Get Free Quotes

Punakha former capital of Bhutan is located in western part of the kingdom. Punakha was the capital of Bhutan until 1960's, and still retains serene atmosphere of a place with a regal past. Punakha dzong is the main attraction, but there are also other sites of interest in and around this pleasant little town. Along with Paro and Jakar, Punakha completes the triangle of most popular tourist destinations. Go for trekking anywhere and everywhere from Punakha. Crime has got no possibilities here. One can walk for long hours.

Punakha valley is famous in Bhutan for rice farming. Both red and white rice are grown along the river valley of Po chu and Mo Chu, two of the most prominent rivers in Bhutan. This is a modern rice growing village in western Bhutan

Must See

Punakha Dzong: Majestically standing on an island between the confluence of Po Chhu and Mo Chhu rivers, city's dzong is one of the most photogenic of all Bhutan's ancient fortresses, and you will see pictures of it hanging in hotels and restaurants throughout the kingdom. The dzong is joined to mainland by an arched wooden bridge and contains many precious relics from the days when successive kings reigned the kingdom from this valley.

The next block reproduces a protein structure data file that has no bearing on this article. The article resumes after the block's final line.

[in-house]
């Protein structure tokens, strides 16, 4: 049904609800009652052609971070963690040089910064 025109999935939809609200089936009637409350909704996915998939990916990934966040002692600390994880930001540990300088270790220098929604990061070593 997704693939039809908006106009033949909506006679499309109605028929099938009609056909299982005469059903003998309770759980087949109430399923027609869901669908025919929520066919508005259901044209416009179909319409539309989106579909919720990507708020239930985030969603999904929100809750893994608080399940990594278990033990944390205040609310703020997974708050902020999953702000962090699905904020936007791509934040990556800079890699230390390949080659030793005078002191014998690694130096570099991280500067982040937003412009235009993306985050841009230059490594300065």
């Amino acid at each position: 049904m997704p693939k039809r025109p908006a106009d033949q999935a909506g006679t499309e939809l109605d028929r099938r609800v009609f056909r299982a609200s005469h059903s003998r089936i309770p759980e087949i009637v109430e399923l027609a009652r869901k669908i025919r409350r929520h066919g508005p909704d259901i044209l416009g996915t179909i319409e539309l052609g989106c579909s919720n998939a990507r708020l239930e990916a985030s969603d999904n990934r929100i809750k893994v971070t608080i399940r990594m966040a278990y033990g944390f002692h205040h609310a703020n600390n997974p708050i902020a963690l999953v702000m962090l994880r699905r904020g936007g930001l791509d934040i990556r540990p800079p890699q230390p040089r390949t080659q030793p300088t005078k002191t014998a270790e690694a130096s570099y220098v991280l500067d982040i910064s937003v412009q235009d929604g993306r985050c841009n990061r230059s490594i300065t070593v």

Guru Rinpoche Caves (Geon Tsephu): Steep two hour walk from the small community of Mitesgang, there is a small temple at the caves where pilgrims can lay their bedding. Otherwise the pasture just below provides space for camping.

Hot Springs (tsachu): Koma Tsachu is a vigorous two hour walk from the small community of Mitesgang. There are three bathing pools covered by simple roofs, and a four roomed building with solar lighting where sleeping bags and mats can be laid (there is no charge for staying in the building). Outside, there is ample room to pitch tents and rock overhangs to camp under.

Chimi Lhakhang: Also known as Fertility Temple or Monastery, is a Buddhist monastery in Punakha District. Prayer flags are lined all along the road from tiny village hamlet known as Yowakha, along a drain or stream to the monastery. Lama Kunley had called this hillock where the monastery exists as the breast of a woman because of its round shape.


Punakha Drubchen
Punakha Drubchen is a unique festival because it hosts a dramatic recreation of the scene from the 17th century battle with Tibetan army. The ‘pazaps’ or local militia men, dress in traditional battle gear and reenact the ancient battle scene.